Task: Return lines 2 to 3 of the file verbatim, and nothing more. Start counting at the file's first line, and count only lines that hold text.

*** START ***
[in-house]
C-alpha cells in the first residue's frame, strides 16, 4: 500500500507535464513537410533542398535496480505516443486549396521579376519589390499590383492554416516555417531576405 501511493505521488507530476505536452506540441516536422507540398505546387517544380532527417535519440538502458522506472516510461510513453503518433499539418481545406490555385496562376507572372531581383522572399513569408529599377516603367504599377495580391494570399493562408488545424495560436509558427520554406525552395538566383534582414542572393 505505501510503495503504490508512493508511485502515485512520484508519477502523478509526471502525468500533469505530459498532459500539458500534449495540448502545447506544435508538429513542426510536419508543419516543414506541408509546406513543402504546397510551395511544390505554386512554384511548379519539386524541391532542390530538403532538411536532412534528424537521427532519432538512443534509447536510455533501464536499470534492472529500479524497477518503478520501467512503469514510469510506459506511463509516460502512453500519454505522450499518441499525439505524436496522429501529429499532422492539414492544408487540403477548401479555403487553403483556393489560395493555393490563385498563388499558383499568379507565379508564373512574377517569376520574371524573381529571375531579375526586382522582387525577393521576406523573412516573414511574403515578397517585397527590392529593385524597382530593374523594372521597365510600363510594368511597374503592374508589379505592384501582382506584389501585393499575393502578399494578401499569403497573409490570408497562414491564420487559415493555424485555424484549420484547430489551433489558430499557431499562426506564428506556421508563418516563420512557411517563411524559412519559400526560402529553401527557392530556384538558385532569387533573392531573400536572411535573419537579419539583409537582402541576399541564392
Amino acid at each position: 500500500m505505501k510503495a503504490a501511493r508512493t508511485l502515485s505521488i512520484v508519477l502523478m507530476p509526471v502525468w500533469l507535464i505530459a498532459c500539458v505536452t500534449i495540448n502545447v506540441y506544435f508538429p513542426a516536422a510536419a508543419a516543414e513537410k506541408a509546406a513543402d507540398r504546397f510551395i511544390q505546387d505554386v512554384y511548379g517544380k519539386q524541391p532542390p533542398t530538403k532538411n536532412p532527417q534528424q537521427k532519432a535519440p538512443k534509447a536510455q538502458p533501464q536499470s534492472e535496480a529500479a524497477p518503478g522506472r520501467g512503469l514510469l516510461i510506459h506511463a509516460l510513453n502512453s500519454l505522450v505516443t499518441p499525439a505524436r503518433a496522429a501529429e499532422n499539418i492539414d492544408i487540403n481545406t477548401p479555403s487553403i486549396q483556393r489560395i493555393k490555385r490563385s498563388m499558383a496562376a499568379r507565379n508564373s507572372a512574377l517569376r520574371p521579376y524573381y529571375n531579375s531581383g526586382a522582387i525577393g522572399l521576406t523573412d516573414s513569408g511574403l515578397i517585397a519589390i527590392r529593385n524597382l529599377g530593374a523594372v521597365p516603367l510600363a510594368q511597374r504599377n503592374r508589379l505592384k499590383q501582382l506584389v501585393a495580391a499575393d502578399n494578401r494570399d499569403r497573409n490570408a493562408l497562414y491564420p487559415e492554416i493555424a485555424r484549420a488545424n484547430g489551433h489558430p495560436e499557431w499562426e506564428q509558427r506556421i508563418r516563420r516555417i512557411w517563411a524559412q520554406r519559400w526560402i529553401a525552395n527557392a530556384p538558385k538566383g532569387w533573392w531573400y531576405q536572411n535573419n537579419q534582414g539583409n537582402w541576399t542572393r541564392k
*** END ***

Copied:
C-alpha cells in the first residue's frame, strides 16, 4: 500500500507535464513537410533542398535496480505516443486549396521579376519589390499590383492554416516555417531576405 501511493505521488507530476505536452506540441516536422507540398505546387517544380532527417535519440538502458522506472516510461510513453503518433499539418481545406490555385496562376507572372531581383522572399513569408529599377516603367504599377495580391494570399493562408488545424495560436509558427520554406525552395538566383534582414542572393 505505501510503495503504490508512493508511485502515485512520484508519477502523478509526471502525468500533469505530459498532459500539458500534449495540448502545447506544435508538429513542426510536419508543419516543414506541408509546406513543402504546397510551395511544390505554386512554384511548379519539386524541391532542390530538403532538411536532412534528424537521427532519432538512443534509447536510455533501464536499470534492472529500479524497477518503478520501467512503469514510469510506459506511463509516460502512453500519454505522450499518441499525439505524436496522429501529429499532422492539414492544408487540403477548401479555403487553403483556393489560395493555393490563385498563388499558383499568379507565379508564373512574377517569376520574371524573381529571375531579375526586382522582387525577393521576406523573412516573414511574403515578397517585397527590392529593385524597382530593374523594372521597365510600363510594368511597374503592374508589379505592384501582382506584389501585393499575393502578399494578401499569403497573409490570408497562414491564420487559415493555424485555424484549420484547430489551433489558430499557431499562426506564428506556421508563418516563420512557411517563411524559412519559400526560402529553401527557392530556384538558385532569387533573392531573400536572411535573419537579419539583409537582402541576399541564392
Amino acid at each position: 500500500m505505501k510503495a503504490a501511493r508512493t508511485l502515485s505521488i512520484v508519477l502523478m507530476p509526471v502525468w500533469l507535464i505530459a498532459c500539458v505536452t500534449i495540448n502545447v506540441y506544435f508538429p513542426a516536422a510536419a508543419a516543414e513537410k506541408a509546406a513543402d507540398r504546397f510551395i511544390q505546387d505554386v512554384y511548379g517544380k519539386q524541391p532542390p533542398t530538403k532538411n536532412p532527417q534528424q537521427k532519432a535519440p538512443k534509447a536510455q538502458p533501464q536499470s534492472e535496480a529500479a524497477p518503478g522506472r520501467g512503469l514510469l516510461i510506459h506511463a509516460l510513453n502512453s500519454l505522450v505516443t499518441p499525439a505524436r503518433a496522429a501529429e499532422n499539418i492539414d492544408i487540403n481545406t477548401p479555403s487553403i486549396q483556393r489560395i493555393k490555385r490563385s498563388m499558383a496562376a499568379r507565379n508564373s507572372a512574377l517569376r520574371p521579376y524573381y529571375n531579375s531581383g526586382a522582387i525577393g522572399l521576406t523573412d516573414s513569408g511574403l515578397i517585397a519589390i527590392r529593385n524597382l529599377g530593374a523594372v521597365p516603367l510600363a510594368q511597374r504599377n503592374r508589379l505592384k499590383q501582382l506584389v501585393a495580391a499575393d502578399n494578401r494570399d499569403r497573409n490570408a493562408l497562414y491564420p487559415e492554416i493555424a485555424r484549420a488545424n484547430g489551433h489558430p495560436e499557431w499562426e506564428q509558427r506556421i508563418r516563420r516555417i512557411w517563411a524559412q520554406r519559400w526560402i529553401a525552395n527557392a530556384p538558385k538566383g532569387w533573392w531573400y531576405q536572411n535573419n537579419q534582414g539583409n537582402w541576399t542572393r541564392k